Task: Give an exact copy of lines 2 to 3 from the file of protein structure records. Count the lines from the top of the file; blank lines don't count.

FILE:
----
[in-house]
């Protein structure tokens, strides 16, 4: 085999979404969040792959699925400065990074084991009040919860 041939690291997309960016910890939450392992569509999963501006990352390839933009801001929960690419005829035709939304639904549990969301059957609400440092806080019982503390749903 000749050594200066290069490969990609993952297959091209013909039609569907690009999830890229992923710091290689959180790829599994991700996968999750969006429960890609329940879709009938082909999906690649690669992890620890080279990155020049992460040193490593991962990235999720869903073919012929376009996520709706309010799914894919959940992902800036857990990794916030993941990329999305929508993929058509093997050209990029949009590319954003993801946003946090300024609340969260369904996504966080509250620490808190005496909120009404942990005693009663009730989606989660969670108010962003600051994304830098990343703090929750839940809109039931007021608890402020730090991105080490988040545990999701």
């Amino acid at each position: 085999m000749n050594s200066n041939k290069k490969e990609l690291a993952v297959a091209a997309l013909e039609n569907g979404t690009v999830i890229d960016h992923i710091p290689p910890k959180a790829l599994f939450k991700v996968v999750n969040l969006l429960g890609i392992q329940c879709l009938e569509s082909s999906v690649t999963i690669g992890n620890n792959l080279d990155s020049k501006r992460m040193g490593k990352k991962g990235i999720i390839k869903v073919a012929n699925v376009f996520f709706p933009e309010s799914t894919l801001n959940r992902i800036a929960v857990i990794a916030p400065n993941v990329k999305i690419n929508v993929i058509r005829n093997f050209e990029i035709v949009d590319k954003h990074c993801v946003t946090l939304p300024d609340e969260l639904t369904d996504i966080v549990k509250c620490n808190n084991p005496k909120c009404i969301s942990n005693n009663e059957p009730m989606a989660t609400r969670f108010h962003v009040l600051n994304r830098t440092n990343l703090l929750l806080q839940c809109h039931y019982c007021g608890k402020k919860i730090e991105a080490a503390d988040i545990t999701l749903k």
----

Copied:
């Protein structure tokens, strides 16, 4: 085999979404969040792959699925400065990074084991009040919860 041939690291997309960016910890939450392992569509999963501006990352390839933009801001929960690419005829035709939304639904549990969301059957609400440092806080019982503390749903 000749050594200066290069490969990609993952297959091209013909039609569907690009999830890229992923710091290689959180790829599994991700996968999750969006429960890609329940879709009938082909999906690649690669992890620890080279990155020049992460040193490593991962990235999720869903073919012929376009996520709706309010799914894919959940992902800036857990990794916030993941990329999305929508993929058509093997050209990029949009590319954003993801946003946090300024609340969260369904996504966080509250620490808190005496909120009404942990005693009663009730989606989660969670108010962003600051994304830098990343703090929750839940809109039931007021608890402020730090991105080490988040545990999701």
């Amino acid at each position: 085999m000749n050594s200066n041939k290069k490969e990609l690291a993952v297959a091209a997309l013909e039609n569907g979404t690009v999830i890229d960016h992923i710091p290689p910890k959180a790829l599994f939450k991700v996968v999750n969040l969006l429960g890609i392992q329940c879709l009938e569509s082909s999906v690649t999963i690669g992890n620890n792959l080279d990155s020049k501006r992460m040193g490593k990352k991962g990235i999720i390839k869903v073919a012929n699925v376009f996520f709706p933009e309010s799914t894919l801001n959940r992902i800036a929960v857990i990794a916030p400065n993941v990329k999305i690419n929508v993929i058509r005829n093997f050209e990029i035709v949009d590319k954003h990074c993801v946003t946090l939304p300024d609340e969260l639904t369904d996504i966080v549990k509250c620490n808190n084991p005496k909120c009404i969301s942990n005693n009663e059957p009730m989606a989660t609400r969670f108010h962003v009040l600051n994304r830098t440092n990343l703090l929750l806080q839940c809109h039931y019982c007021g608890k402020k919860i730090e991105a080490a503390d988040i545990t999701l749903k």